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Results for search "Medical Technology: Misc.".

21 Sep

ChatGPT Diagnoses Patients ‘Like a Human Doctor,’ Study Finds

A new study suggests ChatGPT performs as well as doctors in diagnosing emergency department patients and may shorten hospital wait times.

08 May

Common Medical Procedures Creating an Abundance of Environmental Waste, Study Finds

A new study looks at the environmental impact of important GI procedures – from waste generation to energy consumption.

22 Feb

Could Your Smart Watch Interfere with Your Pacemaker?

A new study finds smart watches and other wellness trackers may interfere with pacemakers and other implantable cardiac devices.

Health News Results - 228

Advisors to the U.S. Food and Drug Administration will weigh the possibilities and parameters of experiments with artificial wombs for premature human babies.

Scientists have already had some success with the concept in animals.

During a two-day

Emergency medicine doctors someday might rely on consultation from artificial intelligence (AI) programs like ChatGPT to help them quickly and accurately diagnose patients’ ailments.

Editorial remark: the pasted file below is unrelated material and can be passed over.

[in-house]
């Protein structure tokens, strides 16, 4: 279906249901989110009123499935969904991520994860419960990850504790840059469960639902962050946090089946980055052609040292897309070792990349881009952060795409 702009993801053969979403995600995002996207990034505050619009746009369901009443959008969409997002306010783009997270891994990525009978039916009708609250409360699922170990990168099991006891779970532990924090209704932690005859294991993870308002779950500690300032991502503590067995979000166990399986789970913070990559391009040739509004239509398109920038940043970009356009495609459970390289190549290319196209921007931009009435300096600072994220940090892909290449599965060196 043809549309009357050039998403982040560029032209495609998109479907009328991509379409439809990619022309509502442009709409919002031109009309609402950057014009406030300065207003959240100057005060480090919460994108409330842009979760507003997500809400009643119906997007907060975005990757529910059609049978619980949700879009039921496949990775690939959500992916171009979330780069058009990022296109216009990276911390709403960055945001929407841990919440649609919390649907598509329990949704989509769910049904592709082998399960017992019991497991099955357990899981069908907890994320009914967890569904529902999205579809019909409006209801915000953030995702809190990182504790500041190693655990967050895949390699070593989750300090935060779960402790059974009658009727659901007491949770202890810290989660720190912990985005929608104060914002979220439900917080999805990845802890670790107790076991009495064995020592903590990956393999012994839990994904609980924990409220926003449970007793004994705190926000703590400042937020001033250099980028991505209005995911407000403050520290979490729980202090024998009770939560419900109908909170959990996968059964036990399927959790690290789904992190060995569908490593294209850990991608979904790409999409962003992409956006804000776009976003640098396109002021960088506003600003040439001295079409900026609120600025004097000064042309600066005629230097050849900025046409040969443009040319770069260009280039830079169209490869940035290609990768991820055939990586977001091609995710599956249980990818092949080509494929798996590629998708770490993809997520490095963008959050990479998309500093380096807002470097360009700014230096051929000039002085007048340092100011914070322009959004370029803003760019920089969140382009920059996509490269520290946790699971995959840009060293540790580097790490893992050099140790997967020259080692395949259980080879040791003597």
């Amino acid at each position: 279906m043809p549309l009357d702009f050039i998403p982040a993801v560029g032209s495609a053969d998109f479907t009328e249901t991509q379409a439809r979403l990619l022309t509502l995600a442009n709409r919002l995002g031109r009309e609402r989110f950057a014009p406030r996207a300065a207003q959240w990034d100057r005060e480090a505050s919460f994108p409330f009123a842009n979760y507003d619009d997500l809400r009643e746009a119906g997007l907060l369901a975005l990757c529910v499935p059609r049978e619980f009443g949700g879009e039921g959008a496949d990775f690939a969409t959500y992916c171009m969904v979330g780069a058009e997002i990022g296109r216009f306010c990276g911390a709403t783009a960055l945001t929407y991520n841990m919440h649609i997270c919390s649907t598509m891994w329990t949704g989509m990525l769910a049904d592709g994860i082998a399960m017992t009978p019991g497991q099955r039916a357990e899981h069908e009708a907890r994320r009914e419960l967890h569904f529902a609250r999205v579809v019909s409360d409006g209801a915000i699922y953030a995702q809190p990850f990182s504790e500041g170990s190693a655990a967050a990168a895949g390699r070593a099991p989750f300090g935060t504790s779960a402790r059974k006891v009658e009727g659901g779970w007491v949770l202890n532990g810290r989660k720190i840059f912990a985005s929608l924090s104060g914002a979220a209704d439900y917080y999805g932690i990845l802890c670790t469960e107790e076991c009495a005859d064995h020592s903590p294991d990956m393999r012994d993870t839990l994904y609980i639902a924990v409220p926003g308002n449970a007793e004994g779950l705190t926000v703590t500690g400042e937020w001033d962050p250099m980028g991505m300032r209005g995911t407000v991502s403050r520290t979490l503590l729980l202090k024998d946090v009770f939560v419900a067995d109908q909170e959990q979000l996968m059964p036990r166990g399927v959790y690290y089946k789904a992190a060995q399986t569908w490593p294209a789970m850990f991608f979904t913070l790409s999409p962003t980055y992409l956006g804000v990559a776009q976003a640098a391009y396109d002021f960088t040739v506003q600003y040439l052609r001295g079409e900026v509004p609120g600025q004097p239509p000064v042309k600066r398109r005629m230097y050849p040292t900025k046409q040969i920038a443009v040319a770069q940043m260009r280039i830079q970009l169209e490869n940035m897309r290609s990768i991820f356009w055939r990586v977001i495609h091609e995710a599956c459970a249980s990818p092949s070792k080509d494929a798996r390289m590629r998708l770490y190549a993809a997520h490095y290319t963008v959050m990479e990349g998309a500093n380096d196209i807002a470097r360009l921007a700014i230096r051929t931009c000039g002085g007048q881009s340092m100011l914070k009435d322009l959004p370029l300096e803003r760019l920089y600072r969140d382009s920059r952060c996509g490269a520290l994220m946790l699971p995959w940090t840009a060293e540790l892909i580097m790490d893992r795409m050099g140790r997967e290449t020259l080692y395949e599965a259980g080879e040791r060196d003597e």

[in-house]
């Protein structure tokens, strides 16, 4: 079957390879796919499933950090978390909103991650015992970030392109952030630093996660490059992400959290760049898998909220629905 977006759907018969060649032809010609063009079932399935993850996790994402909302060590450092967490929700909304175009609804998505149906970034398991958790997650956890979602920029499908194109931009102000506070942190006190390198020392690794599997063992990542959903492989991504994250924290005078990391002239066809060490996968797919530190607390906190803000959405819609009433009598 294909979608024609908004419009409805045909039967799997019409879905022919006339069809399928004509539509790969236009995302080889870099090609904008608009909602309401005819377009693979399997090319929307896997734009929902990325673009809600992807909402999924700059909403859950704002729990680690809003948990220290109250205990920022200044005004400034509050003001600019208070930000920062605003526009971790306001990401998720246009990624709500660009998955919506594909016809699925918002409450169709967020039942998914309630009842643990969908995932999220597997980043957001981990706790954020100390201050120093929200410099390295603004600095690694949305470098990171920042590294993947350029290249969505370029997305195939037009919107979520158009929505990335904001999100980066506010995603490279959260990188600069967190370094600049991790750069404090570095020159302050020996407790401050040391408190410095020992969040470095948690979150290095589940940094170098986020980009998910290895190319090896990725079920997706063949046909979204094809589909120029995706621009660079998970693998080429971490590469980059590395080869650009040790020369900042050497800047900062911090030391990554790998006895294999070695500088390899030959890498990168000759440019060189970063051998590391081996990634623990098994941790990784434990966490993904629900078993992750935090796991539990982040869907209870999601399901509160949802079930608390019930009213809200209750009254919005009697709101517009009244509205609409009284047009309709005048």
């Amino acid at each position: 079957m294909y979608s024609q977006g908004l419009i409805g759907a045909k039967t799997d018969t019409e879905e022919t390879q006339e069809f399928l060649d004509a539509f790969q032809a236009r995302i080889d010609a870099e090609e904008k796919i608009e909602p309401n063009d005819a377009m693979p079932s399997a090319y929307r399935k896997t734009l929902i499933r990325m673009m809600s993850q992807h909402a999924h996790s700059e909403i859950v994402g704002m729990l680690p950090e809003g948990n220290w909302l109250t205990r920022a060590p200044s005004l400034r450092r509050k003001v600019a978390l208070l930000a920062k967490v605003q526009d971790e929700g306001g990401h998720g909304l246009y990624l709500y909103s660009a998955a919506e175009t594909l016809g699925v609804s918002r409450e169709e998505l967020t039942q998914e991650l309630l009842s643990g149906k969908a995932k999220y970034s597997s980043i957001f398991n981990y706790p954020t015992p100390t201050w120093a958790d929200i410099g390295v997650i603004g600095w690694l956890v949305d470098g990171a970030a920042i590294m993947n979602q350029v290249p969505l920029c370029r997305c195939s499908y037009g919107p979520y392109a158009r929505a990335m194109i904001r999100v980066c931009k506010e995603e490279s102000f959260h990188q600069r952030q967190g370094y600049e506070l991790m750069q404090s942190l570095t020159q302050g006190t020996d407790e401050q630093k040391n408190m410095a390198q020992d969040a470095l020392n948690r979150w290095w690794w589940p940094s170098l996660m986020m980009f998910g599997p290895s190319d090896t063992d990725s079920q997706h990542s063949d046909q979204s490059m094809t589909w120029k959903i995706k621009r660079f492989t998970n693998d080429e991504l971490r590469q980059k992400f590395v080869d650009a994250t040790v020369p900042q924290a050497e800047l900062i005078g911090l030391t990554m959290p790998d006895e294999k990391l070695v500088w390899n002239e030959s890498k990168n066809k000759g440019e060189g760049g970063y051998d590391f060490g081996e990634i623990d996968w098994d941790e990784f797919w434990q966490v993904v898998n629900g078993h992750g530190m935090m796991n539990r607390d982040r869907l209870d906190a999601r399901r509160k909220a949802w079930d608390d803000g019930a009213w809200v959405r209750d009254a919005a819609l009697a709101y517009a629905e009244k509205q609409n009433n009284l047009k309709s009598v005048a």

A new study found that ChatGPT performed about as well as human doctors in diagnosing patients, when both are given the same set of clinical information.

“In the end, they were pretty comparable,”...

Whole-body MRI scans are the latest health fad to be promoted by celebrities, with Kim Kardashian taking to Instagram last month to tout the practice.

But doctors are warning that such whole-body scans, while tempting, are pricey and not all that accurate.

In fact, the average person is more likely to be unnecessarily harmed by having a whole-body MRI than helped by catching a disea...

Receiving an organ transplant can be a nerve-wracking, if lifesaving, affair, said Dr. Joaquin Brieva, a kidney transplant recipient.

“Within two days of my transplant, my kidney function was back to normal, but then you worry about the possibility of ...

For the first time ever, a solid humanized organ has been grown from scratch in an animal — a first step in a process that could potentially solve organ shortages and save countless lives.

Chinese researchers grew partially human early-stage kidneys inside embryonic pigs, using a variety of genetic engineering techniques, a new report reveals.

“This study demonstrates proof-of-p...